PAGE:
It's an odd-numbered year, which means this is when something might get done in Washington before next year's elections shut everything down.
Mitt Romney selected Ryan as his running mate for a reason: For several years, Ryan has been the Republicans' intellectual leader.
While many in Washington have ignored the country's fiscal problems, Ryan has been crafting solutions. His proposal to fund private Medicare plans with government support became the Republican Party's blueprint for a time.
But Ryan has also proven to be a flexible thinker who can work with both sides of the aisle. When his Medicare proposal ran into a brick wall, he worked with Rep. Ron Wyden, a liberal Democrat from Oregon, to give seniors the option to stay in traditional Medicare or choose a private plan.
Ryan's other strength is that he can go where Speaker of the House John Boehner cannot. Thanks to the political stances Ryan has taken these past few years, his conservative credentials are unassailable.
This is the guy who might make Obama's second term something less than a colossal failure. He's smart, he's a leader and he wants to solve problems.
Without backing off his conservative ideals, he lately has been conciliatory when talking about the Obama administration. He might could broker deals on issues such as the budget and immigration reform.
Unfortunately, Obama has failed to take advantage of the opportunity Ryan presents.
In early 2010, the president had kind words for the congressman at a House Republican retreat and signed an autograph for Ryan's young daughter. But in April 2011, he launched an attack on Ryan's budget plan during a speech at George Washington University while Ryan sat in the front row. Ryan had come to the speech thinking Obama was about to begin engaging in a dialogue that ultimately might lead somewhere. Instead, he was forced to sit in his little chair while the president of the United States stood above him speaking behind the presidential seal.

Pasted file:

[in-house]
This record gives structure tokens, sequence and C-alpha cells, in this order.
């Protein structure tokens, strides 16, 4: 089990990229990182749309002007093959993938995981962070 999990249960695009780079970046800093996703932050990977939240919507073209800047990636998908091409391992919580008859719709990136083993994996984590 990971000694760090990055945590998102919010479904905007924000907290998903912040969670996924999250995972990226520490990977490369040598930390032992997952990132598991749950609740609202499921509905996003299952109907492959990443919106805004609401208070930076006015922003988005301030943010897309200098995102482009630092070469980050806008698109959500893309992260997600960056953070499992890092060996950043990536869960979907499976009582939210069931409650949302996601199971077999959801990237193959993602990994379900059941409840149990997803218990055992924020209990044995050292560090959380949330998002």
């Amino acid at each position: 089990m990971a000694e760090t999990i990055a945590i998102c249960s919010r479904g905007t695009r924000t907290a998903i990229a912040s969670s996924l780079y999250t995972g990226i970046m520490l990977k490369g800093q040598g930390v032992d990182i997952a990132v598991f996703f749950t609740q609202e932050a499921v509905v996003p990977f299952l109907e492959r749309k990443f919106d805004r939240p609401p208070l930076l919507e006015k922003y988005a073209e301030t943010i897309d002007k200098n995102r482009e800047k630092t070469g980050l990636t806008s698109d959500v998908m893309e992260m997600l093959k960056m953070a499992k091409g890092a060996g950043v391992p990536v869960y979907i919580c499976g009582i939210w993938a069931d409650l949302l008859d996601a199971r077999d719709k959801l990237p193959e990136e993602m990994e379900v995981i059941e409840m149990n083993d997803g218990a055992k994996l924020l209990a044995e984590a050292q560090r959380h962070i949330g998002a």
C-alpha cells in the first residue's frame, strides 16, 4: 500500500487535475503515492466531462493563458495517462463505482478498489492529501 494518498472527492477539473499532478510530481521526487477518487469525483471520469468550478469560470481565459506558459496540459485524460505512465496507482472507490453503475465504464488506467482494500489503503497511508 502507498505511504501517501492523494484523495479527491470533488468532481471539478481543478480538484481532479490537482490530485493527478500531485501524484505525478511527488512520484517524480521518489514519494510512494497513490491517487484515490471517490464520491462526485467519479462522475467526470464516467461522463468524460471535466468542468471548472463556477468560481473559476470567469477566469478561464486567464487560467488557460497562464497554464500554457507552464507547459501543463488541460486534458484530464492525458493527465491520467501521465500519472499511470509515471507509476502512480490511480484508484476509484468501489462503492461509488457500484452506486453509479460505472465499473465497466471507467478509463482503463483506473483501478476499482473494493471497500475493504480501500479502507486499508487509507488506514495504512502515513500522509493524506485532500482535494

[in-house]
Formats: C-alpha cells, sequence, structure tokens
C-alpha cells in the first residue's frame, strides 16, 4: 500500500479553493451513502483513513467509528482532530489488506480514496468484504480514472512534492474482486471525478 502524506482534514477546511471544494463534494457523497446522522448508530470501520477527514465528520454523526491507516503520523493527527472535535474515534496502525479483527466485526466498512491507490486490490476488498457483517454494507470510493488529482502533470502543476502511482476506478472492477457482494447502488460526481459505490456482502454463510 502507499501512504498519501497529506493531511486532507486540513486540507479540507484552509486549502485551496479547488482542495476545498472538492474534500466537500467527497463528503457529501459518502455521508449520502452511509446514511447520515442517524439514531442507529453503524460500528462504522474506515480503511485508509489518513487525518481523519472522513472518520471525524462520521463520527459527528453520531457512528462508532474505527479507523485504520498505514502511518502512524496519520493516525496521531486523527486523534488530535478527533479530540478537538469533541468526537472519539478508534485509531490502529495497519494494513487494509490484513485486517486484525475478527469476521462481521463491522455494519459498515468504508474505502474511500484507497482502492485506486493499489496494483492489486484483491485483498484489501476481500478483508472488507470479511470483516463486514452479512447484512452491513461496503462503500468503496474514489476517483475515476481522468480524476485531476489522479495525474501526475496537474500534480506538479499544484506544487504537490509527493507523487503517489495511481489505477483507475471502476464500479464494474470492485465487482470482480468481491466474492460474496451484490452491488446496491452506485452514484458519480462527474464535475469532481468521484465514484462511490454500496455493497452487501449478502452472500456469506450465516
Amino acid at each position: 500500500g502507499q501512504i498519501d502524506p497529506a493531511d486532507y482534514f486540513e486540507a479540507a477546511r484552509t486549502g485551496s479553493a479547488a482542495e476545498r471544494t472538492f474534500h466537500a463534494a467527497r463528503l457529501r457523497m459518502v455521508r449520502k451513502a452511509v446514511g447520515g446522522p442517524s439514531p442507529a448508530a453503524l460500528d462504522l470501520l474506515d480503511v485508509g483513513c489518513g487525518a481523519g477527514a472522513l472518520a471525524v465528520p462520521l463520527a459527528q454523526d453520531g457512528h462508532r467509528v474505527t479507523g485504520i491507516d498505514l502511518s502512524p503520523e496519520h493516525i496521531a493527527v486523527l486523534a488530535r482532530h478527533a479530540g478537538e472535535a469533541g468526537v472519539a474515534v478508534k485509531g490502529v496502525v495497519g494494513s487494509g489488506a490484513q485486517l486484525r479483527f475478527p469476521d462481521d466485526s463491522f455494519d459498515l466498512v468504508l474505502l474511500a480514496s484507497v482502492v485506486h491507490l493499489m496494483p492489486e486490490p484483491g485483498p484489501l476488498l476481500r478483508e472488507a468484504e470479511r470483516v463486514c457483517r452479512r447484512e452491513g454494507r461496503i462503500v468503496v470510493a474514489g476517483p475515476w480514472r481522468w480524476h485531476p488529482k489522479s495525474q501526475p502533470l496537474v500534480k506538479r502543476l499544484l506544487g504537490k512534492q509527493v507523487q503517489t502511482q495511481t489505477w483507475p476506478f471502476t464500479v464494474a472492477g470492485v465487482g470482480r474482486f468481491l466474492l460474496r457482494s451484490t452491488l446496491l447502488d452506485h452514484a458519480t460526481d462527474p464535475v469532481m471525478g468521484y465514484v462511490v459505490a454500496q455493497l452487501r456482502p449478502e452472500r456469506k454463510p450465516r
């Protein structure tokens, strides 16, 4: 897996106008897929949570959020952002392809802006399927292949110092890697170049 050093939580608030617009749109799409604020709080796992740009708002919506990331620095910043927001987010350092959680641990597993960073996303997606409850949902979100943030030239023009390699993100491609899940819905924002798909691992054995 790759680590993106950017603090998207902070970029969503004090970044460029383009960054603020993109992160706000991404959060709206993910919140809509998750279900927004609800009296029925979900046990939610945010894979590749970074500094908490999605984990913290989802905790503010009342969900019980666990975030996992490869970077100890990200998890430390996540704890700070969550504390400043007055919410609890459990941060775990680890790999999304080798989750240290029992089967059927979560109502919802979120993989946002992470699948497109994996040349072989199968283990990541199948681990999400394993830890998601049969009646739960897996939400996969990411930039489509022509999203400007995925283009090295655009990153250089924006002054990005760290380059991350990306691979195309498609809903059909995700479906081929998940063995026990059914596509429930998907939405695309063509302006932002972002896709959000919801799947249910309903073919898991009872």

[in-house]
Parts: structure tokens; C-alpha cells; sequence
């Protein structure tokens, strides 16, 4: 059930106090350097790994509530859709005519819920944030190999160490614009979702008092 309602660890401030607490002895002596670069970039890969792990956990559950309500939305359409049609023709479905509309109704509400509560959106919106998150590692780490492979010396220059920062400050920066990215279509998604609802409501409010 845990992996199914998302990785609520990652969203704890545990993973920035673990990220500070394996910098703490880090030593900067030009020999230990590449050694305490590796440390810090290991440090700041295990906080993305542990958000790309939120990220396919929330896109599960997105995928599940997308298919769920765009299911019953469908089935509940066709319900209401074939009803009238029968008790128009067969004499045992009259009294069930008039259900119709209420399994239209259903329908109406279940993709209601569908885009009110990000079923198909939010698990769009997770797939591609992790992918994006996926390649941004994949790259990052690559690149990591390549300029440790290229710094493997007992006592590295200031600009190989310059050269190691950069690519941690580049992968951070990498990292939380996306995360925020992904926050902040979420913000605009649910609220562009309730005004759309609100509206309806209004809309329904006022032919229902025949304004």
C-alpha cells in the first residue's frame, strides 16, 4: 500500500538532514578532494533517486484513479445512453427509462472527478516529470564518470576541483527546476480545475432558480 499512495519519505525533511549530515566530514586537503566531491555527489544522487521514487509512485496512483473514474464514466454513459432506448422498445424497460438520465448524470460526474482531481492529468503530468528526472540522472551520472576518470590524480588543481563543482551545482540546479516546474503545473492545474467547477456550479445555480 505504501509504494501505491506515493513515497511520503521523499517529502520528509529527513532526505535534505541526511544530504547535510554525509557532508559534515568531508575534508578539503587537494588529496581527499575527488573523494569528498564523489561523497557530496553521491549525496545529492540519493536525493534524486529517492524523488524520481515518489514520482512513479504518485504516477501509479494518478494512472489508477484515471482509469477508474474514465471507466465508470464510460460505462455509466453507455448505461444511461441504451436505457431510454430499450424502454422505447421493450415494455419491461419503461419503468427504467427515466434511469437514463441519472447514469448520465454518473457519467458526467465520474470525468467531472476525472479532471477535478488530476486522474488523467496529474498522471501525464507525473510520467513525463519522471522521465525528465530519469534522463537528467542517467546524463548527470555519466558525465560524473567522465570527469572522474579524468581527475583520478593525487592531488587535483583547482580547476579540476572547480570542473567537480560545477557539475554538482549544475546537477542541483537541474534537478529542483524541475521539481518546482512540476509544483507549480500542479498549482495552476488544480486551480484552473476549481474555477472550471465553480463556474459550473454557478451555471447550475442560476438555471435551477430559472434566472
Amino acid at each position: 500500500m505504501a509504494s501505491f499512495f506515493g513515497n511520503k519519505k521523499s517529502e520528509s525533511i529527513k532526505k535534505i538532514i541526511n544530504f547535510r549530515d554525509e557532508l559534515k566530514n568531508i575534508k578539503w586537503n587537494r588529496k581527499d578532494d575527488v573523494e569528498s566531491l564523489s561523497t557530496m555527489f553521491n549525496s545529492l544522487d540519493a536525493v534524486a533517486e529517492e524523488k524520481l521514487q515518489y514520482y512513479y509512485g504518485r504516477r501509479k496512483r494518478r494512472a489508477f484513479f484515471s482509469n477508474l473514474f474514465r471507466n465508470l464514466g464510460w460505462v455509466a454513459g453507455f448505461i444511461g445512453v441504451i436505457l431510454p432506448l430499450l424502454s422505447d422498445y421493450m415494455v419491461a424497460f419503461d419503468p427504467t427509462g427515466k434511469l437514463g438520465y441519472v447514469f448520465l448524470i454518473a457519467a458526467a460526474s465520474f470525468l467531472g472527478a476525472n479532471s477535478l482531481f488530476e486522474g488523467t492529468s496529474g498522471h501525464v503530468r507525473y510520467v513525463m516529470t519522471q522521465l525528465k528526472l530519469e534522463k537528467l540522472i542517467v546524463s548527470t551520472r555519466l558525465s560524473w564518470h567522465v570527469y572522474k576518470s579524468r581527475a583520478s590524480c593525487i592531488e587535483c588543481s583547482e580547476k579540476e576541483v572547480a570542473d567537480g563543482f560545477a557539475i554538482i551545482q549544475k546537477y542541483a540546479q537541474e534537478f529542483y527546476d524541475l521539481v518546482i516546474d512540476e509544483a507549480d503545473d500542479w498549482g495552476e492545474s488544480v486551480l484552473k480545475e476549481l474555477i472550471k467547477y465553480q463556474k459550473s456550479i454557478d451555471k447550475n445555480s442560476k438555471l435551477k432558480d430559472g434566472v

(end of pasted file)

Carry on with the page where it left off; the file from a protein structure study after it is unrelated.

The irony is, if Obama wants to get anything done in his second term, he probably could work with Ryan better than he can with his own party, at least on some issues.
Recently, 107 of the 200 House Democrats wrote Obama a letter demanding no cuts to Medicare, Medicaid and Social Security benefits — none, zero, nada, not even for Donald Trump — despite the fact that those programs are unsustainable, absent reform. Obama knows the math doesn't add up. Many in his own party don't. Ryan does.
Recently, Obama has shown an understanding that he can't simply dictate policy from the White House. He's been meeting with key Republican leaders, including Sen John McCain. On March 7, Ryan dined at the White House along with the Democrats' top Budget Committee member, Rep. Chris Van Hollen of Maryland.
Obama and Ryan are very different individuals with different belief systems. They will not be the 2013 version of Bill Clinton-Newt Gingrich, two political opponents who proved able to work together to balance the budget and reform welfare. They may not even be Ronald Reagan-Tip O'Neill, who blasted each other in public but seemed to get along privately and whose deal extended the life of Social Security.
But the two could help ensure that 2013 is not a lost year. That would be good for the country, because on some issues, we don't have two years to wait.
Fox News commentator Noelle Nikpour is completing her first book, "Branding of America." Follow her on Twitter at @NoelleNikpour and respond to this column at firstname.lastname@example.org.